Author - Lew BrysonPresident Obama delivered his annual budget proposal to Congress earlier this week, and while — as usual with presidential budgets — it’s given little to no chance to pass, it does contain one proposal that would directly affect American whiskey drinkers, and whiskey producers here and abroad…and drinkers of those drinks we love to hate: flavored vodkas, and yes, flavored whiskeys. The president proposes repealing the “excise tax credit for distilled spirits with flavor and wine additives.

Ha! Bet you didn’t even know that existed! Why would you; excise taxes — tax policy in general — are convoluted and confusing, often involving arcane percentages and policy goals, and this one’s no exception. Here’s how the the Distilled Spirits Tax Revision Act of 1979 — the foundation for the credit we’re talking about –works, as explained in an Esquire piece by Nate Hopper from last year (when Obama also put this in his budget):

“The bill did two things: it taxed foreign distillers (from friendly trade partners) at the same rate as domestic ones, and it rewarded manufacturers that, instead of letting the flavors become infused naturally in their spirits like through fermentation, instead added wine and outside flavoring to their product, like blended whiskies, but also cordials, liqueurs, vodkas, and gins. According to a U.S. General Accounting Office report to Congress in 1990, that meant that some producers could lower their tax rate from $12.50 per proof-gallon to as low as $6.30.”

Graph 1 shows a 30 year drop of over 50% in U.S. whiskey sales.

Tax-driven drop?

When the taxes on a bottle of liquor can be over half the price, you can see that cutting those taxes by half would make a big difference in profits. Why did this go through? Support from California vintners was one big reason; getting a tax break if you put wine in your spirits means a lot more producers putting wine in spirits (and remember, “wine” can mean something very different from what you sip with your steak). Another reason is that every industry loves a tax break, and they do what they can to score one. It also helped Canadian whisky makers, who could add unaged “wine” (very light in flavor and color, and blended to taste like the non-wine-added product) to whisky destined for the U.S. market and reap the tax advantage. Hopper blames the tax credit for kicking American whiskey when it was down and accelerating its decline; the category was in the midst of a monumental slide that wouldn’t turn around until the late 1990s. That seems to be overstating the case; there were more factors involved than just this tax, but it’s possible it did have an additional effect.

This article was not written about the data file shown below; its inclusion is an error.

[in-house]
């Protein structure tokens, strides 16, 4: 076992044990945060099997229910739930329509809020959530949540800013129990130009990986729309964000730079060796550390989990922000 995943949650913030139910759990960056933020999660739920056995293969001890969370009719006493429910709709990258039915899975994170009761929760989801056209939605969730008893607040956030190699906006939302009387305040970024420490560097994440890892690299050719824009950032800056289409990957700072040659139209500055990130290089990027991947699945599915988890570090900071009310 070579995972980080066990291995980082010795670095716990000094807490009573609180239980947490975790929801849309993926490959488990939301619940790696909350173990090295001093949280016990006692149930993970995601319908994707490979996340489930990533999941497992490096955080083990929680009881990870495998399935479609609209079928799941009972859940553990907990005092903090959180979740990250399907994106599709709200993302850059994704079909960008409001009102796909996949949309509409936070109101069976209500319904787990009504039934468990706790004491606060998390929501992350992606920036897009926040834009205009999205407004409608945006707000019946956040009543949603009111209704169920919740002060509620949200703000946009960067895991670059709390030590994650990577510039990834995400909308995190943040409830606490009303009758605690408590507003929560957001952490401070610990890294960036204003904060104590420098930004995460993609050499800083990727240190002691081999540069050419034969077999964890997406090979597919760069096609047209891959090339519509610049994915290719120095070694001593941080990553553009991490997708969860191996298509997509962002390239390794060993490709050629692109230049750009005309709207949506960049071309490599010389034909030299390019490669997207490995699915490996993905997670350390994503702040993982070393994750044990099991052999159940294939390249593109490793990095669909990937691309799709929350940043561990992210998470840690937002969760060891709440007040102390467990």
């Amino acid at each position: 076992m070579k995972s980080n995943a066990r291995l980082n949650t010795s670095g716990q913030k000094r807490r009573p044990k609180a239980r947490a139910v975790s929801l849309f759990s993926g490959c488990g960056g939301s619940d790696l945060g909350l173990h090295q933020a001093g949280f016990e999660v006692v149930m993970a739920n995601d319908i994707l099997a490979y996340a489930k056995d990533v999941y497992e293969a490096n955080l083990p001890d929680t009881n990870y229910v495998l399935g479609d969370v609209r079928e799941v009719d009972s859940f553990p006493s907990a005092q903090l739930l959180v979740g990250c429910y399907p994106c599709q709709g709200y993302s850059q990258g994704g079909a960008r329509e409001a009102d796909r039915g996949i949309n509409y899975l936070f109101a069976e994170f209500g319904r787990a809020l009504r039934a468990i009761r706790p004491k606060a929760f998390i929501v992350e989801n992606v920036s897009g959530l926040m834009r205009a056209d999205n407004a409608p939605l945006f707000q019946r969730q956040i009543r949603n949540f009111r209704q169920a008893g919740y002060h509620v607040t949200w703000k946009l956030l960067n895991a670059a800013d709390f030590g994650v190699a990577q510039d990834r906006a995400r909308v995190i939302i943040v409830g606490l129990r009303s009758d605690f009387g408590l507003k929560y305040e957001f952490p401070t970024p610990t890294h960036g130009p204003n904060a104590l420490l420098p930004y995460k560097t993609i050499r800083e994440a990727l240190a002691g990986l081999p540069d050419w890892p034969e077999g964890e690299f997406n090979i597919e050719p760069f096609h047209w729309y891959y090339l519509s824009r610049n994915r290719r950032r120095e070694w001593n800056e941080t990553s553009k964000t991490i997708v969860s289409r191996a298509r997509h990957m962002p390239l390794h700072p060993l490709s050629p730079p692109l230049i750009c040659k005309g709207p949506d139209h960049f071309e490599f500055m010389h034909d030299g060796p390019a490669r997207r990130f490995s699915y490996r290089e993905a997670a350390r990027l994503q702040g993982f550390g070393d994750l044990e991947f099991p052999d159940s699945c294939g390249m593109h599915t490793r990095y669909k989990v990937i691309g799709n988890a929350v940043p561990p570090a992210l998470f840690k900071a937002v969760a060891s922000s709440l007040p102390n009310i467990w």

What effect would repealing it have (other than bringing in an estimated $1.09 billion in taxes over the next ten years)? A Huffington Post writer guessed that “…it’s possible that consumers would be hit with a price increase as distillers pass on the cost.” I say ‘Ha,’ again! Yes, if taxes on booze production go up, it’s pretty much assured that distillers will pass on the cost, with a markup. That’s how things work. So shelf prices of flavored booze would go up (and technically, most gins are flavored vodkas, so there goes the martini…). Will that kill the flavored whiskey boom? Doubtful, but it could take some of the wind out of its sales. Would it mean more whiskey sales? Doubtful, as we’re already buying almost all they can make. So mostly what it would mean is that things would stay pretty much the same, and flavored booze would cost more.

A weird little bit of booze tax law that we bring up to remind you that for the governments of the world…it’s not about how the whiskey tastes, it’s about how much they can tax it. Press on, have a good weekend.

Gin Meets Whisky (in a barrel)